“If I could go anywhere in the world, I would go to Switzerland. They have free public health care there, and I’m curious about what other differences I might discover if I could visit them.” I’ll never forget sitting in a law firm cafeteria overrun by 13- to 15-year-olds one September afternoon and how astounded I was to hear this comment from an eighth-grader.
Every September, I begin a yearlong process of getting to know an inner-city eighth-grader, helping him or her develop critical thinking and persuasive writing skills, and establishing a mentoring relationship that can last for years. I’m in my fifth year of volunteering with the Citizen Schools Eighth Grade Academy (8GA), a nationwide network of after-school education programs in which volunteers, supported by professional educators, mentor inner-city eighth-graders and help them attain the skills they need to enter high school, graduate, and succeed in college.
The four-year high school graduation rate for low-income students in the United States is only 61 percent, while the rate for U.S. students in general is 71 percent. As a child growing up in a lower-middle-class family in tough neighborhoods, I could have easily been a statistic myself. I know from experience that for young people growing up in disadvantaged situations, success in our educational system requires more than good grades and passing state exams. It requires the ability to aspire to a job or professional context foreign to their environments and a supportive network that affirms the value of education.
The Citizen Schools program pairs at least one lawyer with each participating student, and we meet every other week at law firms around the city to complete various writing exercises. Over the course of the year, the students complete biographies, editorials, and high school application essays, all with the goal of getting them into better high schools than they might otherwise attend. They spend an extra three hours every weekday after school and dedicate one Saturday a month to practicing their writing skills, researching colleges, and planning a better future for themselves. The environment in which we work with the students is just as important as the curriculum. Students spend an afternoon every other week in professionals’ offices, experiencing the commute to a downtown office building, observing how professionals speak, act, dress, and interact with each other, and noting firsthand the visible benefits of pursuing a higher education.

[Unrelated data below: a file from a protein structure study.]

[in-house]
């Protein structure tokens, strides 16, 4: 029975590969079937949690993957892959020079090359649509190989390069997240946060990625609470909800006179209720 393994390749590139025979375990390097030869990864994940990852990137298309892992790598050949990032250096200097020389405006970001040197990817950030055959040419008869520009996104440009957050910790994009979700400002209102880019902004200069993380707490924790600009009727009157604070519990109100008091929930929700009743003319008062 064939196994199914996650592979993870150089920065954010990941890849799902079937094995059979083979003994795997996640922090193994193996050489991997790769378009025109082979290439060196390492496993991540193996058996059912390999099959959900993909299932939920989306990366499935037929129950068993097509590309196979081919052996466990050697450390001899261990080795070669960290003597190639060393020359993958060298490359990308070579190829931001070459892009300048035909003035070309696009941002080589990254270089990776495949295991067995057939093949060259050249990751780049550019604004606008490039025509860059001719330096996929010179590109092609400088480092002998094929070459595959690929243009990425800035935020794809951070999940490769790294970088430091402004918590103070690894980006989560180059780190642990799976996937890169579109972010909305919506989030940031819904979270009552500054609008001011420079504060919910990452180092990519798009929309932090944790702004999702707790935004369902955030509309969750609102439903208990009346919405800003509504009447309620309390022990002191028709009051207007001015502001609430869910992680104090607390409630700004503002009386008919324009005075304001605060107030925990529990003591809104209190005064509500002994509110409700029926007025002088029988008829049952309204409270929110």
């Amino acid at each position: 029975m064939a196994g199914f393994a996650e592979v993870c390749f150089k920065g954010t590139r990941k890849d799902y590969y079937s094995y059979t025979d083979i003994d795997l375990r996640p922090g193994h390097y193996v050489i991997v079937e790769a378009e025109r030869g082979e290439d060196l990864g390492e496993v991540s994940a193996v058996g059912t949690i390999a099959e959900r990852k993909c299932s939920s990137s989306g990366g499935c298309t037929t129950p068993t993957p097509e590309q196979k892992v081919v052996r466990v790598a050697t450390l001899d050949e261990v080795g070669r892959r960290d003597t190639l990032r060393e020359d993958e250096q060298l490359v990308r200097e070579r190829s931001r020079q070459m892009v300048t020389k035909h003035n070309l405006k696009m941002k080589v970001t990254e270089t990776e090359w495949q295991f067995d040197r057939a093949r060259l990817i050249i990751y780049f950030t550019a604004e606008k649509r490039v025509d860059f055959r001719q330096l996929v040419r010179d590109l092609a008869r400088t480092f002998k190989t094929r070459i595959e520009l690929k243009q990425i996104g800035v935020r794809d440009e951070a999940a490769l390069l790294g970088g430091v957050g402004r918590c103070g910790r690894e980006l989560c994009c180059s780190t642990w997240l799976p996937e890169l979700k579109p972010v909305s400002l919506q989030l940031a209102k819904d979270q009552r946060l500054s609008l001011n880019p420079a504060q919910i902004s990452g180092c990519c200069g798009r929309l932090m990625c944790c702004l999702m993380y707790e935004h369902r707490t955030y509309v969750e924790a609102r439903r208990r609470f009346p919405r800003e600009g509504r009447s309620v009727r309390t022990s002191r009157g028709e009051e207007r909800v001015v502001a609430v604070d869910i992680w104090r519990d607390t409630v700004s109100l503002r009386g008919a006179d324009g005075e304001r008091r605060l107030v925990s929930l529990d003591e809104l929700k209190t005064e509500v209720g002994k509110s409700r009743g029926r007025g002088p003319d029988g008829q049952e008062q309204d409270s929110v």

The program is a success because of the time and energy of the professional educators, the generosity of the schools and professional services firms that partner with the program, and the dedication of hundreds of volunteers throughout the country. The four-year high school graduation rates for students who complete 8GA is 87 percent—and nearly all of those students go on to college.
As a solo attorney, I spend my days running a company, solving client problems, juggling deadlines, keeping up with case law, and focusing on the practice of law in the niche area of computer technology patents for growing companies. When the alarm goes off and it’s time to head out to Citizen Schools, I’m wrapping up client calls, finishing up a document, or focusing on some legal issue and rarely ready to break for three hours of grammar lessons and high school application essays! But the time spent surrounded by young, smart, creative students never fails to infuse me with optimism and hope, to inspire me to see the world from a different perspective. To help a young person brainstorm on the plans for achieving her hopes and dreams, to see his face light up when he grasps a new concept or finds exactly the right words to express himself, to witness the power and intelligence of the next generation in action—this is more refreshing and invigorating than any coffee break.
Citizen Schools provides me with a unique opportunity to partner with educators and support students in my community who need all the help they can get to overcome the obstacles they face. But my 8GA kids do just as much coaching, inspiring, and enlightening as I do, and for that I’ll always be grateful to each and every one of them.